Before yesterday, in my darker moments (becoming more and more frequent, and a major reason I stopped talking about politics in this space) I was wondering whether the American Experiment hadn't irretrievably failed. The Torture for Terror...er...Military Commissions Act was the last in a long line of straws by which we seem to have sacrificed our essential Americaness at the altar of...hell I have no idea what the purpose was unless I'm going to be completely cynical and say at the altar of political gain. To steal a quote from the (fictional) Jay Landsman, we did not cast off our ideals lightly. We hurled them away with great force.
And it's not like these actions were the result of a popular mandate. The President is unpopular, and has been almost continuously since America more or less decided he didn't suck quite as badly as does John Kerry - and the fact that it's even a question is a rather sad commentary on whatever conventional wisdom got JK the nomination in the first place. Giving massive new powers to a guy no one even likes that we know or at least suspect that he has no idea how to actually use constructively = bad times.
The rest of the world was watching, and this felt like out last chance to convince them that the worst things said about us aren't accurate.
It was in this frame of mind that I started hearing about various shenanigans yesterday morning. Being both a Red Sox fan and having only really followed politics since 2000, I was already expecting the worst. And then, it happened. I really can't describe it any other way than that. I guess the turning point for me was the first batch of Senate exit polls followed quickly by the canaries falling like dominoes in Indian, Kentucky, Pennsylvania and upstate New York. After that I felt pretty ok - the early reports of voting problems were overblown, and I was perhaps a little bit paranoid.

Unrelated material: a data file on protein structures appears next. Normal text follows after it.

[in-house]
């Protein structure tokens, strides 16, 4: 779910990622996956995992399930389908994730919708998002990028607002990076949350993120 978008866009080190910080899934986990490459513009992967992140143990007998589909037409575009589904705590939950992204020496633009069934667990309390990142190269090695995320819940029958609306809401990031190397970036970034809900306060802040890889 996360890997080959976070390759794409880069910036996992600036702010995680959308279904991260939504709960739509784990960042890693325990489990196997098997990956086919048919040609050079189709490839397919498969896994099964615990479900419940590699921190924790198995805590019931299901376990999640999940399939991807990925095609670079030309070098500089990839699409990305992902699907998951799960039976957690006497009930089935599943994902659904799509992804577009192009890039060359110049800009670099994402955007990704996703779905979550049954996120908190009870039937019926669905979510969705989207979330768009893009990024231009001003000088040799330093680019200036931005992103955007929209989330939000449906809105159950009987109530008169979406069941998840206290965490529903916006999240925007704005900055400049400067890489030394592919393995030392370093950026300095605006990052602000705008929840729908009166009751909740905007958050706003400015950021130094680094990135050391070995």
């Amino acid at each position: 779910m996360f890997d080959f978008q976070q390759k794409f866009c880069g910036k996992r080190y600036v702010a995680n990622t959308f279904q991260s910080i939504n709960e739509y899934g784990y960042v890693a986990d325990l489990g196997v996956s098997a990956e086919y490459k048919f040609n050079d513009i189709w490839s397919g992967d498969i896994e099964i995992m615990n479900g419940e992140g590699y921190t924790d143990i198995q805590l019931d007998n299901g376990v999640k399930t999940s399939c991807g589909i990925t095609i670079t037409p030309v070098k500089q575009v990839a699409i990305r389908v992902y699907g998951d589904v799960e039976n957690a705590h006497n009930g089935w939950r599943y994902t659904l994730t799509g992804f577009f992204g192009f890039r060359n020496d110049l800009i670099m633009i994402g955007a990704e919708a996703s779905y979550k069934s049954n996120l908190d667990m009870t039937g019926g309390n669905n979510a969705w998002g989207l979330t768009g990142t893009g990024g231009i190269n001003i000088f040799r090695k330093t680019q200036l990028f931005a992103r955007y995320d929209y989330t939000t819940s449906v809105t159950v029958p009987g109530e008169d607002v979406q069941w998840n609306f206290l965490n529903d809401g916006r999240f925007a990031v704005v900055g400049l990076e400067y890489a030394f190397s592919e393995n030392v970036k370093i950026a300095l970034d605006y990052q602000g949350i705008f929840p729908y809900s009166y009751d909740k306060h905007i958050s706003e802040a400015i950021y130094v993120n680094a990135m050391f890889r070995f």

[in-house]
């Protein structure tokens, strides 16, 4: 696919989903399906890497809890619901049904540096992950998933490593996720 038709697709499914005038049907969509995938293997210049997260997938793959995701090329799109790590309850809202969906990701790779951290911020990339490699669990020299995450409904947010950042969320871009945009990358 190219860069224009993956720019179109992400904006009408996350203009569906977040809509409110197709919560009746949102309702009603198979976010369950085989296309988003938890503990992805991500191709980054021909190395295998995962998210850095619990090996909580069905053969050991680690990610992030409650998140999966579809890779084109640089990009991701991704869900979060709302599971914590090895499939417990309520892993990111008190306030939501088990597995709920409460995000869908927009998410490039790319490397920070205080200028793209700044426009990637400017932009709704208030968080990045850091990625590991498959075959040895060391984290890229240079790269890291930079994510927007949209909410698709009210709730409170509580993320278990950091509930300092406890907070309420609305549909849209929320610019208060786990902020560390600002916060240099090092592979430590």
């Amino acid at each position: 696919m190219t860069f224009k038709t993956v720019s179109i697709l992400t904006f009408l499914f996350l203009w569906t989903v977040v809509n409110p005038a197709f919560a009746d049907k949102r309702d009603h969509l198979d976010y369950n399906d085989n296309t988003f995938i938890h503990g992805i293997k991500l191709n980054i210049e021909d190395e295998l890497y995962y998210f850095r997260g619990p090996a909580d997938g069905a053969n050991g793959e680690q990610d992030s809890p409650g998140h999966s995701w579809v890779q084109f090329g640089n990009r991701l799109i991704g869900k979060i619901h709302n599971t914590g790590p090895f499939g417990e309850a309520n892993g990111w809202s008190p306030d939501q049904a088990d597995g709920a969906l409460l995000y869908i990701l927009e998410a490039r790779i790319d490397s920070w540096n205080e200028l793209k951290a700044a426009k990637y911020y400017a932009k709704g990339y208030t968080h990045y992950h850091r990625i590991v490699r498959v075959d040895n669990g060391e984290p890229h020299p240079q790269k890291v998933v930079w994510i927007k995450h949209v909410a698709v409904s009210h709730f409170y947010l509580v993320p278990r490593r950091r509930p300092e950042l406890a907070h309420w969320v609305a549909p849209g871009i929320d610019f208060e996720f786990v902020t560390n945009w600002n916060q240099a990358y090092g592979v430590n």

And now, with the human gift for turning history into narrative, I can see the TfT act as being the nadir, and maybe we can bring it back. I'm actually feeling a bit optimistic today. But that doesn't mean it's time to rest on laurels. The Dems may or may not have "had a plan" before today, but now they need to get on it, toot suite.
To go back to "The Wire" well, "gettin' clean is the easy part. Now comes life." Last night was the easy part, the new Congress has a mandate for change. Not for "change," but to put the work in and do it right. When it comes down to it, I think that the public is going to demand competence above anything else at this point. I'm prepared to accept (some) policy outcomes I don't like as long as we the people get what we pay for.
I don't know exactly what this "competence" means substantively, because that's above my pay grade. But I know what it doesn't mean, and that's more politics for politics sake. I'm all for investigations, but not witch-hunts. It's no longer enough to talk about how the current administration and previous Congress got it wrong. Show me something better, don't just tell me about how great it would be if you did.
So, Speaker Pelosi, Senator Reid, and the presumptive '08 candidates, you're on the clock. Don't let us down.
Update: See also, Ogged:
For as long as there have been liberal blogs, there's been a dastardly Republican majority in both houses of Congress. The blogs are voices of anger, opposition, and witness. So now what? Those things aren't the things we need anymore. I can't be the only person who looked at Eschaton this morning, saw that the Wanker of the Day was Rahm Emanuel, and burst out laughing. But I won't be laughing for long if the blogs don't adapt, and we have the activist blogs turning their anger toward moderates, and the wonky blogs having good faith discussions about precisely how to calibrate the COLA.